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We also believe that there is no better way to design the future than to design it ourselves. In Athens we were struck by the reality of the Polykatoika model (compared by researchers at the Berlage Institut [1] to the Dom-Inno of Le Corbusier highlighting its potential for appropriation and extension). But myriad other aspects caught our attention in the Greek capital. We were intrigued by the crazy parcelling of the city in familial mini-plots; built individually, with the blessing of the Athens City Hall, which tried to avoid a real urban policy and which continues to survive on this heritage. We were also surprised by the quasi-absence of large real estate development programs that the familial parcelling implies. Moreover, public spaces are under-qualified as they are generally simple residual areas between properties, not invested in or developed into commercial galleries whose appropriation is fragile if not precarious. Other aspects are quite noticeable on the streets of Athens, such as the manifest lack of green spaces and playgrounds or the large number of abandoned plots and salubrious, run down buildings.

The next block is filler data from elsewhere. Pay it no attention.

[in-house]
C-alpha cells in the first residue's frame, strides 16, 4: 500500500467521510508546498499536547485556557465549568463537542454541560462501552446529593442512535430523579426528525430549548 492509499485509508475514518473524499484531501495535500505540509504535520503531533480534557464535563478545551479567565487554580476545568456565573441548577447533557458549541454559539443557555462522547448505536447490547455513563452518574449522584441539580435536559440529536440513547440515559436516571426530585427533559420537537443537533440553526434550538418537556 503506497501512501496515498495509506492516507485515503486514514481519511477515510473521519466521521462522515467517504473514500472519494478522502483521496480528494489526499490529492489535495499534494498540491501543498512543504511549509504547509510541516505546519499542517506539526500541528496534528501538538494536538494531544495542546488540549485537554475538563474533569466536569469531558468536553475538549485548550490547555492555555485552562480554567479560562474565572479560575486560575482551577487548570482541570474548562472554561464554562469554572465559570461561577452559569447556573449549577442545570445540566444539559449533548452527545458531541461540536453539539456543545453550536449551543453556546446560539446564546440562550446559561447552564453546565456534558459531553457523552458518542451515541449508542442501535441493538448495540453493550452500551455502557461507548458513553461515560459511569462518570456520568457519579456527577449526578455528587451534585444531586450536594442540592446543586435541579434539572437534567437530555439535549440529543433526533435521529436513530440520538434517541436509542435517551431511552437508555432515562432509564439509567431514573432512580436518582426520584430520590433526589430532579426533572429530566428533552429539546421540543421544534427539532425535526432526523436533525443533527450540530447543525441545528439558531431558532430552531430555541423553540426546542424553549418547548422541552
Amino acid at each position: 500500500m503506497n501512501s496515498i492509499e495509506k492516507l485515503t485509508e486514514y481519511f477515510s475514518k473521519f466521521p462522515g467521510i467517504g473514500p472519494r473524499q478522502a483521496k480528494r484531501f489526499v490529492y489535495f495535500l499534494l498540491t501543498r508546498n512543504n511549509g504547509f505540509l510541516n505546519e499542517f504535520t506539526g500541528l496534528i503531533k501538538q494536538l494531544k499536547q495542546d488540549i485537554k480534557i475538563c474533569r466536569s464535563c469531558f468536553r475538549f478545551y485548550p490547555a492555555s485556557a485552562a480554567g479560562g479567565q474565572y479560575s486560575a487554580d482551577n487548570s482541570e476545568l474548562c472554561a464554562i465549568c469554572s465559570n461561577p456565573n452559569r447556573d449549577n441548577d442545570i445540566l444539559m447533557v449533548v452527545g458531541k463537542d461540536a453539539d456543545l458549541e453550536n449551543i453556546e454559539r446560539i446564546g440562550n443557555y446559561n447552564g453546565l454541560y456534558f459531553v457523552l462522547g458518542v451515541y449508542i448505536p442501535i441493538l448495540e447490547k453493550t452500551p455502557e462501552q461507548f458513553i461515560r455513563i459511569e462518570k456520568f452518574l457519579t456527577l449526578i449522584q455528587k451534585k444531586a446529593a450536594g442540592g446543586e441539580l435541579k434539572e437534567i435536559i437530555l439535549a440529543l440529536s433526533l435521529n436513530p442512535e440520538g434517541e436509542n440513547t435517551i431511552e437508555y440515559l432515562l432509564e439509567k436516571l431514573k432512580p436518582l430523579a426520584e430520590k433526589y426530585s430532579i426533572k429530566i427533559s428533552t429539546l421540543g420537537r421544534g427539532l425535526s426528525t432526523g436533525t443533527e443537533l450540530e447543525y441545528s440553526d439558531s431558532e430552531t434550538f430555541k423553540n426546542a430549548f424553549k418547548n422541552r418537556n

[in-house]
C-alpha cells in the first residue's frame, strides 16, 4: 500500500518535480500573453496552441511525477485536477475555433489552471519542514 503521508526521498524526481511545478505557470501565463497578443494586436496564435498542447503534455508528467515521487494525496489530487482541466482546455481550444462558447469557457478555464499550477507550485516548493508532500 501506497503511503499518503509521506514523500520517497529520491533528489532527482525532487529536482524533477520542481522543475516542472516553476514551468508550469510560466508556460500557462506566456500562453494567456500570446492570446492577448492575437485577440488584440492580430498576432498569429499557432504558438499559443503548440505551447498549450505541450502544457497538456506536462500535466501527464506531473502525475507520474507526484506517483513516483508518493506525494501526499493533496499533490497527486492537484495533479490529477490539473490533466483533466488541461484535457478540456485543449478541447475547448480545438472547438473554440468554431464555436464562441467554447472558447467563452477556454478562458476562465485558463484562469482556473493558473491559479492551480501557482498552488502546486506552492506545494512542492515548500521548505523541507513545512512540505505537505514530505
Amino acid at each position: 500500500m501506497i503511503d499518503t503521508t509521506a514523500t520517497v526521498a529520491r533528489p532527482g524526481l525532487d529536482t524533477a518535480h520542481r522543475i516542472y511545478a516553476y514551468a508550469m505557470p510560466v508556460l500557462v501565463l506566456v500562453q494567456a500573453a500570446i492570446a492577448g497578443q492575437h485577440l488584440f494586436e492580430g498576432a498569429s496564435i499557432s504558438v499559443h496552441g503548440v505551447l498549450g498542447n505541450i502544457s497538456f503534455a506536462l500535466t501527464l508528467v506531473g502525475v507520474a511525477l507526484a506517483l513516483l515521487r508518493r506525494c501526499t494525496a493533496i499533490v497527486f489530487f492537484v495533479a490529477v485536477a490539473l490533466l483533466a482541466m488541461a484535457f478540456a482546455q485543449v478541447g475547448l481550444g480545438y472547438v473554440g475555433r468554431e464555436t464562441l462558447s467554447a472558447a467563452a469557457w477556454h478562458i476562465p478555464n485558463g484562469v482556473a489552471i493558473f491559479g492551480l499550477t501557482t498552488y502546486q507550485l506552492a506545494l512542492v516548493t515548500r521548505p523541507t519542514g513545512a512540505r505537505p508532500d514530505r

Greek operators nowadays are living under precarious circumstances. They face an environment where public commissions are virtually non-existent and where competition is fierce for tenders and invitations. Their survival relies heavily upon private clients to build a shop here or an office or house there, often a beautiful villa on an island for a foreign client. Yet many of them have an international visibility and their work is being recognized abroad. Point Supreme, to whom A’A’ magazine devoted 12 pages in 2012 written by the Director of the Pavilion de l’Arsenal [2], has been invited to participate in this year’s Architecture Biennale of Chicago. It has developed projects in the Netherlands and also recently in Tel Aviv [3]. Divercity works a great deal in London as well as Athens, Buerger-Katsota gets invited to teach at Harvard and the Rhode Island School of Design, and maintains active links with Austria. They practice an architecture with strong links to industrial and archaeological heritage as well as its landscape (Dimitris Thomopoulos) [4], which is inventive if not subversive (Point Supreme) [5], while developing a research and teaching project between Athens, Patras and Cyprus.